• krjohnson

      I do not follow your logic at all. Ron Paul does NOT want to join the “Tea Party Caucus” (a group of elected officials that decide what they think a decentralized, amorphous, movement called the “Tea Party” wants), and therefore he sounds like HE wants to control the movement from the top down?

      It seems like quite the opposite to me. I think it sounds like all these Republicans who are joining the Tea Party caucus want to control it from the top down. I know, I know, they always say “It’s about *listening* to the grass roots.” Well, maybe it is but I guarantee that politicians will hear what they want to hear. And then the media will latch on, like they have with these national Tea Party groups, and tell everyone what the “Tea Party” said even though it was just the politicians and not the Tea Party itself.

      Don’t get me wrong, I don’t really care who joins the Tea Party Caucus or who says what about the Tea Party as long as we get some more votes for liberty. But I think Ron Paul is right at least in his logic if not in his action.

  • LithiumAM

    Can’t blame him. The Tea Party is full of fake Libertarians like Palin. Even the person who started the Tea Party call it a joke, and it is. Get all the fundamentalist Christians/Social Conservatives, and it wont be…

    • truebearing

      LibriumAM,

      “The Tea Party is full of fake Libertarians like Palin. Even the person who started the Tea Party call it a joke, and it is. Get all the fundamentalist Christians/Social Conservatives, and it wont be…”

      You’re a moron, to put it simply, and likely a fraud.

      A “fake Libertarian”? What exactly would that be? Are you an anarchist? That is pure Libertarian, and moronic in the extreme, I might add. Are you so fundamentally retarded that you think the libertarians are going to win any election without conservatives? OK, dumb question. Your comment speaks for itself, though rather slowly.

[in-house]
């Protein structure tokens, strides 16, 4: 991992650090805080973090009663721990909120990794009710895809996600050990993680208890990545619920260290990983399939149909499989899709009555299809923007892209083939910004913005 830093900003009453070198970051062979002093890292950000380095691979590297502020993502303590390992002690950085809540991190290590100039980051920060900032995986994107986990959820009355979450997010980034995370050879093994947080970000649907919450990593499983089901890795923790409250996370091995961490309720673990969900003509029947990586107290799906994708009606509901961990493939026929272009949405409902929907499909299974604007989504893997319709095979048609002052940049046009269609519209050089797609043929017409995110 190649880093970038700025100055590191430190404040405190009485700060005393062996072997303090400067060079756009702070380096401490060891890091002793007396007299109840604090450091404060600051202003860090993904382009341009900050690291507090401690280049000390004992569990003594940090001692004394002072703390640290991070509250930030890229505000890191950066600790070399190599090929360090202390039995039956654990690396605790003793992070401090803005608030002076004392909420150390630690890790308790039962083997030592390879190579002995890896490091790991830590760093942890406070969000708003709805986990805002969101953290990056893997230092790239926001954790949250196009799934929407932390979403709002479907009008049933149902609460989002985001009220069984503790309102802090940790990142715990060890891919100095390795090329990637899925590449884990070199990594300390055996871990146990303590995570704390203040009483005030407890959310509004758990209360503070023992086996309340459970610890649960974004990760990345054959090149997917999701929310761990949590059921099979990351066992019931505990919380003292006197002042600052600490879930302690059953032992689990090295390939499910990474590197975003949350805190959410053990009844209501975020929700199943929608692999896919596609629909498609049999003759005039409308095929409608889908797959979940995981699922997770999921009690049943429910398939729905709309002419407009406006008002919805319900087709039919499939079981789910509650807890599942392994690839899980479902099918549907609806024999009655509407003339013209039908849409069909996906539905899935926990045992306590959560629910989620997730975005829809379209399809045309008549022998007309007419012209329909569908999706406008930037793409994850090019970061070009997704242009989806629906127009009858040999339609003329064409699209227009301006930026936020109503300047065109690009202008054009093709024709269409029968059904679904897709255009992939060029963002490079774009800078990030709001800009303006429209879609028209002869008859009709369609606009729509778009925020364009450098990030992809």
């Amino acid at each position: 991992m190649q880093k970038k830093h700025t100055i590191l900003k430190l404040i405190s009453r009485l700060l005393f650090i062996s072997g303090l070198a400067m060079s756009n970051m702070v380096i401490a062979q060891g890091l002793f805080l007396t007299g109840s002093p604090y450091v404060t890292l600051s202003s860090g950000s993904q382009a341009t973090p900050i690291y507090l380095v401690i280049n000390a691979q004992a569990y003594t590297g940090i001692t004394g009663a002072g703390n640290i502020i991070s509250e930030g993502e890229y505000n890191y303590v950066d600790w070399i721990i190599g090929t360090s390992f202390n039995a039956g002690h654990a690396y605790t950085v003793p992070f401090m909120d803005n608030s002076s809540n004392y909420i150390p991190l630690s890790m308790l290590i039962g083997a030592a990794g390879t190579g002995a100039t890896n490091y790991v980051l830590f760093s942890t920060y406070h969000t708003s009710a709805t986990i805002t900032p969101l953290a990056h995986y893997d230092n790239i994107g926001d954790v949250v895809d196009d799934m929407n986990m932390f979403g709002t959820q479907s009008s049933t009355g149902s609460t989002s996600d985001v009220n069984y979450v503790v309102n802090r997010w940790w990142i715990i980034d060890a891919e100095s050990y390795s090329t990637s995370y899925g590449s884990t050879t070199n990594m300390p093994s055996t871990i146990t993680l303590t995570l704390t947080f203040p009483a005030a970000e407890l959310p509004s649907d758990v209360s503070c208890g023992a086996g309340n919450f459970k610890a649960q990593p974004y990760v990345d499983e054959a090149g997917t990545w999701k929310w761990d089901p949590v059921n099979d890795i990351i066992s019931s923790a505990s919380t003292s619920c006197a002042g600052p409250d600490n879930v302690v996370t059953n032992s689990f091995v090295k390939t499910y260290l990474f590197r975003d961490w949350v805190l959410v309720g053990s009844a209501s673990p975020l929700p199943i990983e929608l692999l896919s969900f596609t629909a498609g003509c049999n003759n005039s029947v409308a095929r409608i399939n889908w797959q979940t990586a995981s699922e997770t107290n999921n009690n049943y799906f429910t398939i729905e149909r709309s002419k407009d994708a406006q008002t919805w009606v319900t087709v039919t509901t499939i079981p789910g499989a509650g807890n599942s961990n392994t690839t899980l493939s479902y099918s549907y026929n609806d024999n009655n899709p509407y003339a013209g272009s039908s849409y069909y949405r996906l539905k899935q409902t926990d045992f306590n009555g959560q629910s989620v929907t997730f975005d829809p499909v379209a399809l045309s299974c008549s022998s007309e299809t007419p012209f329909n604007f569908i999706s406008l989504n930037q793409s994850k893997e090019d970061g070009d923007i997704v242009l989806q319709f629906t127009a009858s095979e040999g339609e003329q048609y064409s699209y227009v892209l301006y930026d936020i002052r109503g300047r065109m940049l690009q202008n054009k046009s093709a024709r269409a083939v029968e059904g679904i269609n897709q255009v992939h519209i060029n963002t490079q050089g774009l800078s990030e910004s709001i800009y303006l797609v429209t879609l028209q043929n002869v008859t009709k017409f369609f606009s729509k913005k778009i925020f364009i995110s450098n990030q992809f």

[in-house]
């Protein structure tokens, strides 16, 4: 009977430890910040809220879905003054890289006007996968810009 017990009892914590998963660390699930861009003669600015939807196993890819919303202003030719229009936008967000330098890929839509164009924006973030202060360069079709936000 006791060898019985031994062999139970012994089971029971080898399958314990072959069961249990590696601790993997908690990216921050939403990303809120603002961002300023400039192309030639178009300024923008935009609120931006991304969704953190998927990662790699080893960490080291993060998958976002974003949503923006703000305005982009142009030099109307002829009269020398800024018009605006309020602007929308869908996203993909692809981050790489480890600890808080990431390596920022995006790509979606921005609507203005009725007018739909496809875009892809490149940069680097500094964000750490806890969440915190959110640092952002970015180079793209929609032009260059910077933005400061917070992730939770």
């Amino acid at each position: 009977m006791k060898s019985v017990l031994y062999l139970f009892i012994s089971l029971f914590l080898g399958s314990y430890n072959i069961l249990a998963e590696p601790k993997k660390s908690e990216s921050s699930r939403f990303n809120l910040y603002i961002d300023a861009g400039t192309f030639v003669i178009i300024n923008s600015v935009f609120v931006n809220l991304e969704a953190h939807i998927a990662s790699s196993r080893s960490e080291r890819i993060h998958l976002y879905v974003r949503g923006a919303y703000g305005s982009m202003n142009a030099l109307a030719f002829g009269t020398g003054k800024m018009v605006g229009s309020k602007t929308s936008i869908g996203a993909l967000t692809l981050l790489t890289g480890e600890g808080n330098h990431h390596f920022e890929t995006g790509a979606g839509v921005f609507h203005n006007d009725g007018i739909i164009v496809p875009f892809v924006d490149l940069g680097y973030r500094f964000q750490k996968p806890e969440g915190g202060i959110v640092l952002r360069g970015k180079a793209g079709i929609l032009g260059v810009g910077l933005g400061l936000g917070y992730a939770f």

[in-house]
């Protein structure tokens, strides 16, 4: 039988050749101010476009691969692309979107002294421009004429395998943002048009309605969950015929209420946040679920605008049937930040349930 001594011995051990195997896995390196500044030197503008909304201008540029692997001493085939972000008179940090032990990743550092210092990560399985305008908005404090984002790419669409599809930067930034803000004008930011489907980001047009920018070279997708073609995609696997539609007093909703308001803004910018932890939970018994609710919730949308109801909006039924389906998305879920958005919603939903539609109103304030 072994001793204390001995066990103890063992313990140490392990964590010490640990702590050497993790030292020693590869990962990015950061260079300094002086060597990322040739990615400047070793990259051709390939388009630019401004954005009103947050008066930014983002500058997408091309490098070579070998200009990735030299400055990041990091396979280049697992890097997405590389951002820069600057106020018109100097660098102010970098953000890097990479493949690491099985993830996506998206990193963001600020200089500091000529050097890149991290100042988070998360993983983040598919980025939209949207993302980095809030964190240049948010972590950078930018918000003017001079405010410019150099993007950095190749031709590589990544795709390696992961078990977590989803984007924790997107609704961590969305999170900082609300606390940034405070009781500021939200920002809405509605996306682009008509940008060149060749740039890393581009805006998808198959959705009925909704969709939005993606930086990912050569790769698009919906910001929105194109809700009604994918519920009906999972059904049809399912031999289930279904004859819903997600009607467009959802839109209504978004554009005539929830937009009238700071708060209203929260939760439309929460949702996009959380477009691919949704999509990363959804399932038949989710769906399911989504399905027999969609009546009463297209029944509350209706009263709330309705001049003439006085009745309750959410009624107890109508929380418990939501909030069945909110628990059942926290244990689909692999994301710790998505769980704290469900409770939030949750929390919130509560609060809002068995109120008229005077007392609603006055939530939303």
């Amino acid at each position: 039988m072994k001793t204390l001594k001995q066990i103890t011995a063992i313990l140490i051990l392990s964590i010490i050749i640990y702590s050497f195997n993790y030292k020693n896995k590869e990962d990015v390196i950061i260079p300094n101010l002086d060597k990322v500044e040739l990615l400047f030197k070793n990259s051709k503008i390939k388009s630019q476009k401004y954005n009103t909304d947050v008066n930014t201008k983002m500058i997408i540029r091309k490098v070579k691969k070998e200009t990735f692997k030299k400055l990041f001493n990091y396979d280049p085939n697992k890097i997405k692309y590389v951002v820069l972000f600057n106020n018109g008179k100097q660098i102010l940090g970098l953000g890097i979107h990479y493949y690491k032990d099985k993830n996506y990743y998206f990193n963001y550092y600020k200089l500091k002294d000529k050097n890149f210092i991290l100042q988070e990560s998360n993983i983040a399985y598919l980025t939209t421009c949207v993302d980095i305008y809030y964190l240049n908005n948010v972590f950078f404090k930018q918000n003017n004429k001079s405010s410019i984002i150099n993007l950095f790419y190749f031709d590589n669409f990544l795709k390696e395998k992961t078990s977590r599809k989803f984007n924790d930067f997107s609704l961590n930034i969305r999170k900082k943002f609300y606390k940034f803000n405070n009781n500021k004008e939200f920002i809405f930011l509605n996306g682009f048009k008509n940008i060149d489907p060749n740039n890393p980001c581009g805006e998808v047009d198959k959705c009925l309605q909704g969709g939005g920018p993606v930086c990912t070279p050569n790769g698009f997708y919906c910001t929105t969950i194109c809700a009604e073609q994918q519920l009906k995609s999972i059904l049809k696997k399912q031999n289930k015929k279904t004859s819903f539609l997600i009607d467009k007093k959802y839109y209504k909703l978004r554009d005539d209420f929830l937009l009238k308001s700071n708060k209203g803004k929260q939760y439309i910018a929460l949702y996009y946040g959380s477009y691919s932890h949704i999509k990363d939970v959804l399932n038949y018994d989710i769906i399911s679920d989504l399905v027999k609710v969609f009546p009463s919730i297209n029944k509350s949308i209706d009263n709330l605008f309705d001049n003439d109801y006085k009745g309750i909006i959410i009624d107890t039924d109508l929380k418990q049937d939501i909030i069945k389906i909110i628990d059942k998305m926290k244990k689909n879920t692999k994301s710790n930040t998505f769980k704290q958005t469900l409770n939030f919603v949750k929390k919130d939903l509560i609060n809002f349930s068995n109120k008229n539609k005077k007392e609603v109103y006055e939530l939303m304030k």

Where is your source for this Tea Party founder declaring it a joke? Is driving the Progressives out of control of the house a joke to you? Why aren’t you laughing?

      You’re a bigot and an idiot, and I doubt any sane libertarian wants to claim you as a compatriot.

      • mrdeleted

        Some fake recently declared himself a “tea party founder” and said it was become a joke, so now the frauds have a hero.

  • zig zag

    Great debate, and I understand more about the snakepit. Thanks, I think..?
    The Dems may have been taken by surprise by the tea party this time, but I feel they will rebound and put the tea party back in the closet soon. Much to the chagrin of the majority of us Americans. They will use the Republicans, to help, and once again, the status quo will be in D.C. Neither party cares about the American people, not you, not me, not our neighbor. The tea party has made inroads to the core of our problems, but only in small numbers. This government, has created such firewalls, that they sure as hell are not afraid of one vote, or one new incumbent. The original ‘tea party’ did not accomplish much in the grand scheme of the time either. As stretch pelosi stated, was mostly an ‘irritant’…….but the Revolution that followed sure got the attenton of the ‘lords’….purge the lot, and we will finally be free… again’. Make them afraid……not of your vote….but really afraid…….

  • loudog

    In time the GOP will do the same thing to the Tea Party that they did to Ron Paul during the last campaign. Good move to stay away from Bachmann.

  • John

    I support the Tea Party and all the strides they’ve made to make dramatic changes to the government.

    It doesn’t stop there.

    It’s like the Super Bowl, two teams get there one team is just glad to be there and the other team wants to win.

    I personally am uncertain where they are headed, I hope they can find some common ground to defeat the monster government we have created.

    The Tea Party better realize only in unity can lasting changes be made.

    Division only marginalizes the effort and effects of change.